With vote on Georgia nuclear project imminent, FERC asked to intervene
With a vote looming on whether to cancel Georgia’s troubled nuclear reactor project, federal regulators may intervene in the dispute between two public power agencies over the project's rising costs.
Co-owners of the two reactors under construction at Plant Vogtle – Georgia Power Co., Oglethorpe Power, MEAG and the city of Dalton - set Monday as the deadline to determine if work will continue on the reactors. MEAG’s board meets Thursday to begin its deliberations about the fate of the project.
A vote of the owners is required because of a recent announcement by Georgia Power that it will cost another $2 billion to complete the project, over the $25 billion estimated late last year. At least 90% of the co-owners must vote affirmatively for it to proceed.
On Tuesday, Florida-based JEA filed a petition asking the Federal Energy Regulatory Commission to weigh in on the 20-year power purchase agreement it has with the Municipal Electric Authority of Georgia, even though both utilities are typically exempt from FERC’s review.
“This agreement revolves around wholesale, interstate commerce of electricity, so it should be evaluated by FERC,” said JEA Interim Managing Director Aaron Zahn. “Exorbitant cost overruns and continued delays, all of which are being shouldered by ratepayers across the Southeast, suggest that the Plant Vogtle expansion project is no longer just and reasonable, let alone consistent with prudent utility practices.”
The take-or-pay PPA requires JEA purchase 206 megawatts of power from MEAG’s 22.7% ownership interest in the twin reactors and to pay debt service on $1.42 billion of Project J bonds issued to date to finance a portion of the project.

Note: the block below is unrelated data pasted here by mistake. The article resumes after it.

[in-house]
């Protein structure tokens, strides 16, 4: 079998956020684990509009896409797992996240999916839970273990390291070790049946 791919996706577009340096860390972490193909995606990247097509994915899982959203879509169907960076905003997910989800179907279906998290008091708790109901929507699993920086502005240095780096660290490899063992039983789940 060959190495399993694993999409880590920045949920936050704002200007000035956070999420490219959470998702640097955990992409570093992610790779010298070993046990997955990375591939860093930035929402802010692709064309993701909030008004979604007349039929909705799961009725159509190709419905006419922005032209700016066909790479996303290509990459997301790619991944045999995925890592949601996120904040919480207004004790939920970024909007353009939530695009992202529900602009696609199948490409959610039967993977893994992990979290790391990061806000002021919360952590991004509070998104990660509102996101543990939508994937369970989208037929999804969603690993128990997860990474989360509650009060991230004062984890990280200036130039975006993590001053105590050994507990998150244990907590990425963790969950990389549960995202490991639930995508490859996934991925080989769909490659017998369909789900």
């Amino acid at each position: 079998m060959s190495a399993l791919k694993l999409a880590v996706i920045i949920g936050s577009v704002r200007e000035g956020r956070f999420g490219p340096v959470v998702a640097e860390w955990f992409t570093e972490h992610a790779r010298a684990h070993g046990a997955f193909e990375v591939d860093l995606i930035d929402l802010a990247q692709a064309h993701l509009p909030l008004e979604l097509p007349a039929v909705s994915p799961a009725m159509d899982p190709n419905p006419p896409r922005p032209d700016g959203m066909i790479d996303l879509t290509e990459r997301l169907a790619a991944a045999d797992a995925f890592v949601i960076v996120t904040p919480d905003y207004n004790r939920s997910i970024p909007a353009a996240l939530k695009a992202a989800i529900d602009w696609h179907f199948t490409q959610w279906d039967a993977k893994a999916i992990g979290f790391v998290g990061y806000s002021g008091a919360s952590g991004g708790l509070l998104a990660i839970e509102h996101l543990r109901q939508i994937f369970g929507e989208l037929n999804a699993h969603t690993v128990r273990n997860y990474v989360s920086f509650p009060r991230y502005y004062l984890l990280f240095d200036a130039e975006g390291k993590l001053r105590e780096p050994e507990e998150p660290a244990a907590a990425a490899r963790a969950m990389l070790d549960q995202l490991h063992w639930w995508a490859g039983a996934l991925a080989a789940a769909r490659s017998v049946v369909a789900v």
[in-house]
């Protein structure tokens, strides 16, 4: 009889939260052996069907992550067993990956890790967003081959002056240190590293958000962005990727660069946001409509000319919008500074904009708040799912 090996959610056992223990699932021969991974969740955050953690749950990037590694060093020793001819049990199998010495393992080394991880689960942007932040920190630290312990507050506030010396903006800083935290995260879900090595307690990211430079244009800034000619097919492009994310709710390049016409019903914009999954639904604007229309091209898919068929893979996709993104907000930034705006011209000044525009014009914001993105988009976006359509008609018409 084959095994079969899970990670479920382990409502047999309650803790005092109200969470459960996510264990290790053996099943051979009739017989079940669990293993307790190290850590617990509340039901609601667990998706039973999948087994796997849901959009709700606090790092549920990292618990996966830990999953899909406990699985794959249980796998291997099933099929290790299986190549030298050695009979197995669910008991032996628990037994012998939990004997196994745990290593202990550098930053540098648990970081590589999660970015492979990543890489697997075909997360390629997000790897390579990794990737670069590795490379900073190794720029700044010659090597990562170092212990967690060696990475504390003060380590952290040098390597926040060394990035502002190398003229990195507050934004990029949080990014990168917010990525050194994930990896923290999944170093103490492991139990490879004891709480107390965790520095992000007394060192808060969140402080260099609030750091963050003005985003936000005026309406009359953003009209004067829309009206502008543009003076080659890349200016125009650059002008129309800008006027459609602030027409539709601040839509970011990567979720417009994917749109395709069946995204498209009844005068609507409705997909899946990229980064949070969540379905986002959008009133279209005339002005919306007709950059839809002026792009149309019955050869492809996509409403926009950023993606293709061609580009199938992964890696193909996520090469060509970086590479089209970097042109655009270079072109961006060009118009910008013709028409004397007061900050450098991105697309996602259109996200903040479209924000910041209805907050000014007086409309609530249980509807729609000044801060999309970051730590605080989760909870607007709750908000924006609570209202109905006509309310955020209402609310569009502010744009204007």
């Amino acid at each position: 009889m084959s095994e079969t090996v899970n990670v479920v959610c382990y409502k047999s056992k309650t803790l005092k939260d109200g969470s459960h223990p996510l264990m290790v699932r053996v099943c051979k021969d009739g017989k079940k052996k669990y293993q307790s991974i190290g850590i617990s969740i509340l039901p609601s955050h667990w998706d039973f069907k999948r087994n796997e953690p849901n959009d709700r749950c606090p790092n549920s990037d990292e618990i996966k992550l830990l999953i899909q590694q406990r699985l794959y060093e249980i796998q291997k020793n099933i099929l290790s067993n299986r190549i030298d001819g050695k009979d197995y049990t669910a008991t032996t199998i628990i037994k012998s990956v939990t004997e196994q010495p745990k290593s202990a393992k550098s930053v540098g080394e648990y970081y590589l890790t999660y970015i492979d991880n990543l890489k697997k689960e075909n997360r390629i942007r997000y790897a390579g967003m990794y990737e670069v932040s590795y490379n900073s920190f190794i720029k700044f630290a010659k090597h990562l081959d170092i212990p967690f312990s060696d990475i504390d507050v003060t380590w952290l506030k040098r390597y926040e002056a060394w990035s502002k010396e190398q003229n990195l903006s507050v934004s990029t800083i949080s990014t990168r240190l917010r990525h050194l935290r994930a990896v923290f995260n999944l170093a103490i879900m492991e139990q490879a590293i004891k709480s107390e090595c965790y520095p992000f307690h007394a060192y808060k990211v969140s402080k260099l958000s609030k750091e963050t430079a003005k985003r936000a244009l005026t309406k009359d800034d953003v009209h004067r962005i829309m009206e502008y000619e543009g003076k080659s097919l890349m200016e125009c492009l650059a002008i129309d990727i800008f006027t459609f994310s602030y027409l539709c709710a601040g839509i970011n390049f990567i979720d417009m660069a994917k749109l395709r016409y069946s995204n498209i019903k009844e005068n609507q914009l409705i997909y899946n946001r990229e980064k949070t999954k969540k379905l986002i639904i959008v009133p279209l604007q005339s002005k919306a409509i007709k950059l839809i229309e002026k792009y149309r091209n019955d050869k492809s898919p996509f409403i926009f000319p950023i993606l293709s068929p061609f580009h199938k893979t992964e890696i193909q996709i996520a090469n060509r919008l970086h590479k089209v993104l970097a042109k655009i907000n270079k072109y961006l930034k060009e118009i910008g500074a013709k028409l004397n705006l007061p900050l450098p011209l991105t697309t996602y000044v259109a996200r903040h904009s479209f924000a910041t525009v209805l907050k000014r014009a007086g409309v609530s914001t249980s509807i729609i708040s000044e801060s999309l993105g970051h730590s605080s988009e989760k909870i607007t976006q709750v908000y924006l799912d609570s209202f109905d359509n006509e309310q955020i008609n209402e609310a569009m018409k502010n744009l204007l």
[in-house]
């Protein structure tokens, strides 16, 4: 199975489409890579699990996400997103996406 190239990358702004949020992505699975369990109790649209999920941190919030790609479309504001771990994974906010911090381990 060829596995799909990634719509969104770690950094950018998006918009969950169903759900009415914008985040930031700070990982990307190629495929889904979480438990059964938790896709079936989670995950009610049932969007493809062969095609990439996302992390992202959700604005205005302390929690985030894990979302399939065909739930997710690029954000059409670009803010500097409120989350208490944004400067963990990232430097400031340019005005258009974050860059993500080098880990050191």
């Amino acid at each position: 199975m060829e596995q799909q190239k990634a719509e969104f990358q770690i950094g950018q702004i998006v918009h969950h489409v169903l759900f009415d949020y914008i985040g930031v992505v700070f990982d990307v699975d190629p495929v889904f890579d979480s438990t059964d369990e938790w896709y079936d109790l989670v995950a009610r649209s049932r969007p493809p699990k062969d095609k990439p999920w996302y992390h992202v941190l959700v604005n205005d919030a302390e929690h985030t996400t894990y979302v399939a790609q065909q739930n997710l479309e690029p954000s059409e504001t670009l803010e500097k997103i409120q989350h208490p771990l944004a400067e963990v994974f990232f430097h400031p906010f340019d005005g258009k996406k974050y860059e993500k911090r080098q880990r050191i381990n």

Public Citizen Inc., a Washington, D.C.-based nonprofit consumer advocacy group, has asked to intervene in the petition before FERC.
“I try to identify those FERC dockets that have important ramifications for consumers,” said Tyson Slocum, director of Public Citizen's Energy Program. “I need to investigate this because I don’t have the answers to the questions Jacksonville is raising.”
If FERC decides to take jurisdiction over the PPA, Slocum said it could delay lawsuits filed by JEA and MEAG last week because the petition would be considered a filed federal rate, giving FERC priority over the pending litigation.
If FERC takes the case, the commission would determine if the PPA rates are “just and reasonable.”
A spokesman for FERC said he could not comment on the likelihood of the commission reviewing the agreement between JEA and MEAG. The case number is EL18-200. The commission is taking comments until Oct. 17.
JEA Board Chairman G. Alan Howard said Tuesday that MEAG should not vote to continue work on the twin reactors. The rising cost of the project will be difficult for JEA customers to pay, especially the “50,000 families that live at or below the poverty line” in Jacksonville, he said in a letter to the Georgia power agency.
Should the Vogtle project be canceled, Howard said JEA secured term sheets for replacement power at a facility he didn’t disclose that would provide for the payment of sunk costs and debt service, and would still save JEA, MEAG and PowerSouth Energy Cooperative more than $2.5 billion.
Alabama-based PowerSouth also has a 20-year PPA to purchase 124.8 megawatts of output from the Vogtle expansion project and is the obligor on $457.9 million of Project P bonds outstanding as of Dec. 31, 2017.